The Quest to Make Jeans More Sustainable

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New guidelines lay out better denim manufacturing practices that focus on garment durability, recyclability, and traceability.

Denim manufacturers and designers have agreed that it's time to rethink the way jeans are made. The popular denim pants of today are a far cry from the tough workwear that they were originally designed to be, and are often so stretchy, distressed, and heavily dyed that they last a fraction of the time that their less-trendy predecessors did. The old saying, "They don't make them like they used to," is particularly fitting when it comes to modern jeans.

In an effort to fix this problem, the Ellen MacArthur Foundation (tasked in 2010 with "accelerating the transition to a circular economy") has just released a set of guidelines called 'Jeans Redesign.' The guidelines strive to tackle waste, pollution, and other harmful practices in the denim industry. From a press release:

"The Jeans Redesign Guidelines set out minimum requirements on garment durability, material health, recyclability and traceability. The guidelines are based on the principles of the circular economy and will work to ensure jeans last longer, can easily be recycled, and are made in a way that is better for the environment and the health of garment workers."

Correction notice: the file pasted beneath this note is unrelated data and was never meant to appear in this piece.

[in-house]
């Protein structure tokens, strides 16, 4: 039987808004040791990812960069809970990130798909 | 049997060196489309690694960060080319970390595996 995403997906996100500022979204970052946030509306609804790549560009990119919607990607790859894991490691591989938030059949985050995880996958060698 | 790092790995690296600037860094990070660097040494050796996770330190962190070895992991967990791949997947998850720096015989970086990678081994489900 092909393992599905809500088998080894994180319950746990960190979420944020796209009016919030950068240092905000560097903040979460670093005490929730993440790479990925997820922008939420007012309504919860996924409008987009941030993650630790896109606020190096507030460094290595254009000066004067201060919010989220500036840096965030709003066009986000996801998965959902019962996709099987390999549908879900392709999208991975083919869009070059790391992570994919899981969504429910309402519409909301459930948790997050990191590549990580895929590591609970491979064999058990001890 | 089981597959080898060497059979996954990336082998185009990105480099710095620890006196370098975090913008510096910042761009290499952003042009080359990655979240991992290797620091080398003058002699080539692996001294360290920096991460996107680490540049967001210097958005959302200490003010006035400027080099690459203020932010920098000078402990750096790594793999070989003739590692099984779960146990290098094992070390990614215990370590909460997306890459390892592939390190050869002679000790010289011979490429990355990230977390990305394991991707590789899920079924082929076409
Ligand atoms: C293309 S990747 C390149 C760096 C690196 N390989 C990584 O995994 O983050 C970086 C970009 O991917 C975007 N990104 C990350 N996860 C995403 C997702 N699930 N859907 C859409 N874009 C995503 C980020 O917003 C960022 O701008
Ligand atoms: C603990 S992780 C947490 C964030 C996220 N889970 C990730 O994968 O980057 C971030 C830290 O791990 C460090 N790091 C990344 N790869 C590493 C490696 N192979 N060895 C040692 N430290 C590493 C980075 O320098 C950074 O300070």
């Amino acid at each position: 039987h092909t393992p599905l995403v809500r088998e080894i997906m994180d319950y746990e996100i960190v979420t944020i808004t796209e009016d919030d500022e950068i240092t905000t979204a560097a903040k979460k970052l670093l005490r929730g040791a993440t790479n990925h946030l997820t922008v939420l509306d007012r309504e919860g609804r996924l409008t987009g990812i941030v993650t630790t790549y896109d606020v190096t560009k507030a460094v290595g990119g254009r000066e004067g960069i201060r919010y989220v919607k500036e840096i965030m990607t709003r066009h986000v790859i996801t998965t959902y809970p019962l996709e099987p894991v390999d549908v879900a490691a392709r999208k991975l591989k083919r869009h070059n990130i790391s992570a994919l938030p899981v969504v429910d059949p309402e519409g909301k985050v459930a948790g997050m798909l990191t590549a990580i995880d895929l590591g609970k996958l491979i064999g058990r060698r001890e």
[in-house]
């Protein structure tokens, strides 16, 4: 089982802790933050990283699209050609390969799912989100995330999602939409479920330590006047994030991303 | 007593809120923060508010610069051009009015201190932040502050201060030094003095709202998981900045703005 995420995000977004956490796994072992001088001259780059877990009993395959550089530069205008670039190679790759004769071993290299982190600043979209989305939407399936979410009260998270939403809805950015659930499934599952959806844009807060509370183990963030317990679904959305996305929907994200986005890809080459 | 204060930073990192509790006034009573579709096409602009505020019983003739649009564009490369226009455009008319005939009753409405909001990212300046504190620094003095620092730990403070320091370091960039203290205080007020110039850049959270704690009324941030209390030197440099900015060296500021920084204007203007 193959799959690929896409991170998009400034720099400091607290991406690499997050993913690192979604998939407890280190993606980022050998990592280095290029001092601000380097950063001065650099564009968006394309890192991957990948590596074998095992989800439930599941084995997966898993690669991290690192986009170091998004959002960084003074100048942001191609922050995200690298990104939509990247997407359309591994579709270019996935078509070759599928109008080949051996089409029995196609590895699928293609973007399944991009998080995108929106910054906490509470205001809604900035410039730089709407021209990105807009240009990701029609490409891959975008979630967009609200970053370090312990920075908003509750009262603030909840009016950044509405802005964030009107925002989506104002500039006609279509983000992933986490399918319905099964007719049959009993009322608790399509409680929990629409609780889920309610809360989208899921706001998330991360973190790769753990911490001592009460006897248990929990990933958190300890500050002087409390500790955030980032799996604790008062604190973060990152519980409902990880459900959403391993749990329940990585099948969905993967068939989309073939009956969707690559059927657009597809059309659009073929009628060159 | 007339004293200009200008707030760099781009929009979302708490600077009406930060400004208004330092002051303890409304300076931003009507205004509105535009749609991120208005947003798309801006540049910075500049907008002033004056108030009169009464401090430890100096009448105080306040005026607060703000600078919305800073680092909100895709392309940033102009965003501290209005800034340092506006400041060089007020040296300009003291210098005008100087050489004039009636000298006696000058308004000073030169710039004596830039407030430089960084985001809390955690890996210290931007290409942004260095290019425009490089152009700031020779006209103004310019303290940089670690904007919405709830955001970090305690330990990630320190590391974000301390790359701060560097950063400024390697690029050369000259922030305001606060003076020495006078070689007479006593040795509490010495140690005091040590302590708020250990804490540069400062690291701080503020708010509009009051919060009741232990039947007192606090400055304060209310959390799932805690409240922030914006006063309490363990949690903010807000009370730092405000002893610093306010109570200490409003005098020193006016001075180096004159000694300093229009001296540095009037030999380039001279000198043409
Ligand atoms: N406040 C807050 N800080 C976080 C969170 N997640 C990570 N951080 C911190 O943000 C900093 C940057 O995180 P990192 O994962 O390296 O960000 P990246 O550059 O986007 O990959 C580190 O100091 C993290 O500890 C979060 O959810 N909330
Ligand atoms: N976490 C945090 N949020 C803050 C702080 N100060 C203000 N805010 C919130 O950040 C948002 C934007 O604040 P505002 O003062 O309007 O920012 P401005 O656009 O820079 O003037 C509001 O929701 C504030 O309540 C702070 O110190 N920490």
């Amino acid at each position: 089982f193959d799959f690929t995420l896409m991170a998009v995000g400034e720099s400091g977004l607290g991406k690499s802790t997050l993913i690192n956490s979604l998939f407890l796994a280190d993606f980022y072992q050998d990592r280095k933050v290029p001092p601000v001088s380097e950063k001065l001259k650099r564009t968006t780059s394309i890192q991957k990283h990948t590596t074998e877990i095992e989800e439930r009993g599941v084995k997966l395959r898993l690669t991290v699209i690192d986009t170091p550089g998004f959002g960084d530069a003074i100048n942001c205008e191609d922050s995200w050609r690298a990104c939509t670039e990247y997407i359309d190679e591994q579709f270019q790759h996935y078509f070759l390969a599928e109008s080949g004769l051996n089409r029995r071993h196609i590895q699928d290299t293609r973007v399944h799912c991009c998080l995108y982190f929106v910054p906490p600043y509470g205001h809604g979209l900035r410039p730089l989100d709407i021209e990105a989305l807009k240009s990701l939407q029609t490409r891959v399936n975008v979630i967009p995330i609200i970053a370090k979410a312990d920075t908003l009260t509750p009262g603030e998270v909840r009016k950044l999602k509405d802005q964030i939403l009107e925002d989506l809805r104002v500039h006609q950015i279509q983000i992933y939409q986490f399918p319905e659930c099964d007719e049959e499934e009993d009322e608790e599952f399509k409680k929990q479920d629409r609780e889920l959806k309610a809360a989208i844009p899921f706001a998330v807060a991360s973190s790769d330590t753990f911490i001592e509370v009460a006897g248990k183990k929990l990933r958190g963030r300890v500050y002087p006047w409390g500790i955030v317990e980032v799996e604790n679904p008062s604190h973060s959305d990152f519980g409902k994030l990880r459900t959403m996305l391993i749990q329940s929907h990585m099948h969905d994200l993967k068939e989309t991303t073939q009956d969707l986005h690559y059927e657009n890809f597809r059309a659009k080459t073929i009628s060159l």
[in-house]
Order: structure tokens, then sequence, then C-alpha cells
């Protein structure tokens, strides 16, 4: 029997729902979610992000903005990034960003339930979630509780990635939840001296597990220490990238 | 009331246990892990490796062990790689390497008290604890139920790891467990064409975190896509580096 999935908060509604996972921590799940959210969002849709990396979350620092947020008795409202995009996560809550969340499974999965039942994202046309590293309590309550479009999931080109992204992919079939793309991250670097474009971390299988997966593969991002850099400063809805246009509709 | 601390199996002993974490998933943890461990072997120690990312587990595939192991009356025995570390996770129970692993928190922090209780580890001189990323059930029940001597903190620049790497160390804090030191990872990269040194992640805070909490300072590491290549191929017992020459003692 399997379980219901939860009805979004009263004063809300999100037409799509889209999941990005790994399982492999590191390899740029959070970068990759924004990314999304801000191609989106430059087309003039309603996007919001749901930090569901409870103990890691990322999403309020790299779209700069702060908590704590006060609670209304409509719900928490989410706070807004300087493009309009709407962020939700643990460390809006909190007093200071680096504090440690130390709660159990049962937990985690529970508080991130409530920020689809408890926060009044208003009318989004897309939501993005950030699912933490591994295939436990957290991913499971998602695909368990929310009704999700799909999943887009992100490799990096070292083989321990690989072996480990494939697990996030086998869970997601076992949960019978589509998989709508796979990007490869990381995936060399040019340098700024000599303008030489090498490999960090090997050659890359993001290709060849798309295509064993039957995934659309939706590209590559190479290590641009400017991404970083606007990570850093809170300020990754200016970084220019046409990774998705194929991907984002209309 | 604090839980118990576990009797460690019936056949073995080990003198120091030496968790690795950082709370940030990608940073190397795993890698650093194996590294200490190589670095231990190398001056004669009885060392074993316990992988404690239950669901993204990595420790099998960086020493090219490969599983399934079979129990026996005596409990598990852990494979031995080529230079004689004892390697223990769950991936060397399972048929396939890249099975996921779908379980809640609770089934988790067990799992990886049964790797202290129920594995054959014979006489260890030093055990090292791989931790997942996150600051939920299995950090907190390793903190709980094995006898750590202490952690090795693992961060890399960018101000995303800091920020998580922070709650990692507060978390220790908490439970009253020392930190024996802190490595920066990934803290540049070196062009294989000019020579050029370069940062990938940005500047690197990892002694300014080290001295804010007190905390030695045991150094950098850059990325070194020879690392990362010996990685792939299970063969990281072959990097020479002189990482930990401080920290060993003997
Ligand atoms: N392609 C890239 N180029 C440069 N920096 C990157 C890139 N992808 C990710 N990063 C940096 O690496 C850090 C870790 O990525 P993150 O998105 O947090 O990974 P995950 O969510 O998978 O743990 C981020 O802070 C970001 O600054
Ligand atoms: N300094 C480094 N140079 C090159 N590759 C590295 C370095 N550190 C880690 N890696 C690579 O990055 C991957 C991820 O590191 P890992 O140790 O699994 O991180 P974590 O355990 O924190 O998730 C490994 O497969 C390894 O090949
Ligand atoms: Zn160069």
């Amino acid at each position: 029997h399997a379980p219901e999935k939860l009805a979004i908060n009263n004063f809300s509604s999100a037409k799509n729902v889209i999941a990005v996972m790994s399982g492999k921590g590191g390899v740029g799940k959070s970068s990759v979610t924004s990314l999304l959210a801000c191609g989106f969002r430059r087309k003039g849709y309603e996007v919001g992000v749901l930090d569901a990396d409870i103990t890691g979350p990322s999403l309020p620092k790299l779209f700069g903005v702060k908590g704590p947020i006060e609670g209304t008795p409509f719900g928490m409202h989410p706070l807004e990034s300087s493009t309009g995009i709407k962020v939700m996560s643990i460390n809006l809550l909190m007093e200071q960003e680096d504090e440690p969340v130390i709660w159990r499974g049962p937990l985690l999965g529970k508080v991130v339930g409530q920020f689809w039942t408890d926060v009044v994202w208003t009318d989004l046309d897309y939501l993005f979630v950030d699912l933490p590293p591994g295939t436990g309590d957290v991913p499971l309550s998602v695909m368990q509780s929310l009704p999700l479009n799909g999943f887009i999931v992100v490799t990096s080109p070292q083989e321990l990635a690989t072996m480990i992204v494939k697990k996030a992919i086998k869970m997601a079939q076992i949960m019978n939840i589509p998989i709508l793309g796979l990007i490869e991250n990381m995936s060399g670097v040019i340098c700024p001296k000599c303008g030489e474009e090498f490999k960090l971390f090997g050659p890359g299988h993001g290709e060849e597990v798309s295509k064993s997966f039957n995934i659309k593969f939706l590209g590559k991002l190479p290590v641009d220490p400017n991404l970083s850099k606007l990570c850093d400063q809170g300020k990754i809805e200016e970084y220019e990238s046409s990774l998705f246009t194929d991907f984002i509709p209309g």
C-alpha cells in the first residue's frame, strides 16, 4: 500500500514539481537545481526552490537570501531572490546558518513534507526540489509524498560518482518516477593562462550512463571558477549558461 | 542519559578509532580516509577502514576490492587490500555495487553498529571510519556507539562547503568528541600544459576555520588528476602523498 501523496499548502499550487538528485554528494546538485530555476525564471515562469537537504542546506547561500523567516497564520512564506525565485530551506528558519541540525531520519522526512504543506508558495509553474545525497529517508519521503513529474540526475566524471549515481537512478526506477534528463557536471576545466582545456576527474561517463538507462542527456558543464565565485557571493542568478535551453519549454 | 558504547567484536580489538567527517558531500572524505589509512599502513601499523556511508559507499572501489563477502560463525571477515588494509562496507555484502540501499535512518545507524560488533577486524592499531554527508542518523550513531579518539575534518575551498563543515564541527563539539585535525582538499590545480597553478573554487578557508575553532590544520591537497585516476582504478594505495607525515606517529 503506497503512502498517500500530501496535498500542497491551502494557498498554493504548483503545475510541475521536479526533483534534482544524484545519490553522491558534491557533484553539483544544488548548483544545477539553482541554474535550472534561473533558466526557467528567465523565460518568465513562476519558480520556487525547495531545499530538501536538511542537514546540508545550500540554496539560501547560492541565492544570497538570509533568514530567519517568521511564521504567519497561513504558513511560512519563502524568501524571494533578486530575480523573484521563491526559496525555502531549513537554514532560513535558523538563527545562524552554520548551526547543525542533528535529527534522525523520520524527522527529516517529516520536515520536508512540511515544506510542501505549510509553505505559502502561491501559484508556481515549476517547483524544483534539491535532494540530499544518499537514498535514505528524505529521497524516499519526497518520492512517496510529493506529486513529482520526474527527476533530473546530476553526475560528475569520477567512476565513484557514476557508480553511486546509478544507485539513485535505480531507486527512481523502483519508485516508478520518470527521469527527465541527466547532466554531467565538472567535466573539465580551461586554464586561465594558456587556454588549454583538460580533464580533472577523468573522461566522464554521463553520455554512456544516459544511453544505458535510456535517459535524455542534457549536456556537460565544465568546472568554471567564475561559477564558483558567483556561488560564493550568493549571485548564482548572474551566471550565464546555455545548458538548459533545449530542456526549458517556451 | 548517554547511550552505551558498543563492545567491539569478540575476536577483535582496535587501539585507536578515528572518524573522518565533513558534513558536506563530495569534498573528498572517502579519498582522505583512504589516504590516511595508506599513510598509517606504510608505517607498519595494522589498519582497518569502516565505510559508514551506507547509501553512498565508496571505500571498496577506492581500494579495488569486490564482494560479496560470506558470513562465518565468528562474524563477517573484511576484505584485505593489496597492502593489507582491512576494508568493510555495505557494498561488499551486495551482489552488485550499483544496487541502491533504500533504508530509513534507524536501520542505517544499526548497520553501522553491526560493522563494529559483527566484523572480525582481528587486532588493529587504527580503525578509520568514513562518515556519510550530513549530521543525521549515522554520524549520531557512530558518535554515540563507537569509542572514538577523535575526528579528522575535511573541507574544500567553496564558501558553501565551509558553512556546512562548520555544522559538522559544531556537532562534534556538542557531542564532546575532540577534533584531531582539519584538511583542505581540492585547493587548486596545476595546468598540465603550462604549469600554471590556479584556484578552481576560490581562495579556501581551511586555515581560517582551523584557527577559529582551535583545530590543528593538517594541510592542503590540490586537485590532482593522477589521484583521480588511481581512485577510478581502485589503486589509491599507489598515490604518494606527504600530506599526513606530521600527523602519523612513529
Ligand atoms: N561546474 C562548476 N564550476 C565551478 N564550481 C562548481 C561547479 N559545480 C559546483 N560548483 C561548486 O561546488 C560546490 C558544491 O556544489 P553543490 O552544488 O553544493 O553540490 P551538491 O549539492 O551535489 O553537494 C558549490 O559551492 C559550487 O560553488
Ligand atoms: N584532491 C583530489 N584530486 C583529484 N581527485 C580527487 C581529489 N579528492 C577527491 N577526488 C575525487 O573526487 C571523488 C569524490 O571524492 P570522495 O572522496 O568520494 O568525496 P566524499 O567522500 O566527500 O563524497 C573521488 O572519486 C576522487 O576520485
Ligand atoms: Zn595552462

The guidelines include the following suggestions:

– Designing so that a pair of jeans can withstand at least 30 washes
– Garment includes clear product care information on labels
– Contains at least 98 percent cellulose fibers made from regenerative, organic or transitional farming methods
– Does not use hazardous chemicals, conventional electroplating, stone finishing, sandblasting, or potassium permanganate in finishing
– Does not contain metal rivets (or keeps these to a minimum)
– Jeans are easy to disassemble for recycling
– Information easily available regarding each component of the garment

Jeans that comply can use the Jeans Redesign logo, which "will be reassessed annually, based on compliance with reporting requirements."

The guidelines were created with input from over 40 denim experts, including academia, brands, retailers, manufacturers, collectors/sorters, and NGOs, and have a confirmed list of participants, including C&A;, H&M;, GAP, Vero Mode, Arving, Mud Jeans, Lee Jeans, Tommy Hilfiger, and more. They have been endorsed by clothing recyclers and ethical fashion campaign group Fashion Revolution. Shoppers can find them on sale by 2020.

A representative from Make Fashion Circular, the subgroup of the Ellen MacArthur Foundation that was launched at last year's Copenhagen Fashion Summit and came up with these guidelines, stated:

"The way we produce jeans is causing huge problems with waste and pollution, but it doesn’t have to be this way. By working together we can create jeans that last longer, that can be remade into new jeans at the end of their use, and are made in ways which are better for the environment and the people that make them."

It's certainly a great step in the right direction. Everyone owns and wears jeans, so it's a logical place to start in the gargantuan task of making the fashion industry at least somewhat more sustainable. I know I'll be looking for that logo when shopping for my next pair of jeans.